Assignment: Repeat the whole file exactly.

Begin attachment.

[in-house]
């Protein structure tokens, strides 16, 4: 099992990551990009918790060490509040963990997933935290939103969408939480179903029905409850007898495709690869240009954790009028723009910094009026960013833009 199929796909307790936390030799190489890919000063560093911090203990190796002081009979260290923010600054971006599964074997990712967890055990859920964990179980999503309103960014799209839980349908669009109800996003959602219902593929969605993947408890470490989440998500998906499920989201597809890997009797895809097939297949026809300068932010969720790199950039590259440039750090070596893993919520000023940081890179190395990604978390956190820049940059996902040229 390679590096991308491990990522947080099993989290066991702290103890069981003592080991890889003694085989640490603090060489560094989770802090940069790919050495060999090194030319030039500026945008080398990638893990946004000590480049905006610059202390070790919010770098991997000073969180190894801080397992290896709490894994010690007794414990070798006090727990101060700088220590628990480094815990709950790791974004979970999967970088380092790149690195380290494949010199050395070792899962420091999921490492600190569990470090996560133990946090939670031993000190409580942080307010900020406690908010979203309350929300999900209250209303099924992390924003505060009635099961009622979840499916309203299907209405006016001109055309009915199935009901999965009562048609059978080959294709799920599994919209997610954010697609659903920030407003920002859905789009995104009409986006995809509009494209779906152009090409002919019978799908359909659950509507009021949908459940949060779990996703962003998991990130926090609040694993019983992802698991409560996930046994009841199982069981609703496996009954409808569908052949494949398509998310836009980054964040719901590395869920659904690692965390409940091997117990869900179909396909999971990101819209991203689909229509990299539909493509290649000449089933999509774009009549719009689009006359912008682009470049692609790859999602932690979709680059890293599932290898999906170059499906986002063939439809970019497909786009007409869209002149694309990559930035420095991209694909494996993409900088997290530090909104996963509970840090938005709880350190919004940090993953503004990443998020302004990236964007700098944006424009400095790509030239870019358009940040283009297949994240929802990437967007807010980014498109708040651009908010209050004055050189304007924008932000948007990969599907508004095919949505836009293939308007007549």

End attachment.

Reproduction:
[in-house]
């Protein structure tokens, strides 16, 4: 099992990551990009918790060490509040963990997933935290939103969408939480179903029905409850007898495709690869240009954790009028723009910094009026960013833009 199929796909307790936390030799190489890919000063560093911090203990190796002081009979260290923010600054971006599964074997990712967890055990859920964990179980999503309103960014799209839980349908669009109800996003959602219902593929969605993947408890470490989440998500998906499920989201597809890997009797895809097939297949026809300068932010969720790199950039590259440039750090070596893993919520000023940081890179190395990604978390956190820049940059996902040229 390679590096991308491990990522947080099993989290066991702290103890069981003592080991890889003694085989640490603090060489560094989770802090940069790919050495060999090194030319030039500026945008080398990638893990946004000590480049905006610059202390070790919010770098991997000073969180190894801080397992290896709490894994010690007794414990070798006090727990101060700088220590628990480094815990709950790791974004979970999967970088380092790149690195380290494949010199050395070792899962420091999921490492600190569990470090996560133990946090939670031993000190409580942080307010900020406690908010979203309350929300999900209250209303099924992390924003505060009635099961009622979840499916309203299907209405006016001109055309009915199935009901999965009562048609059978080959294709799920599994919209997610954010697609659903920030407003920002859905789009995104009409986006995809509009494209779906152009090409002919019978799908359909659950509507009021949908459940949060779990996703962003998991990130926090609040694993019983992802698991409560996930046994009841199982069981609703496996009954409808569908052949494949398509998310836009980054964040719901590395869920659904690692965390409940091997117990869900179909396909999971990101819209991203689909229509990299539909493509290649000449089933999509774009009549719009689009006359912008682009470049692609790859999602932690979709680059890293599932290898999906170059499906986002063939439809970019497909786009007409869209002149694309990559930035420095991209694909494996993409900088997290530090909104996963509970840090938005709880350190919004940090993953503004990443998020302004990236964007700098944006424009400095790509030239870019358009940040283009297949994240929802990437967007807010980014498109708040651009908010209050004055050189304007924008932000948007990969599907508004095919949505836009293939308007007549």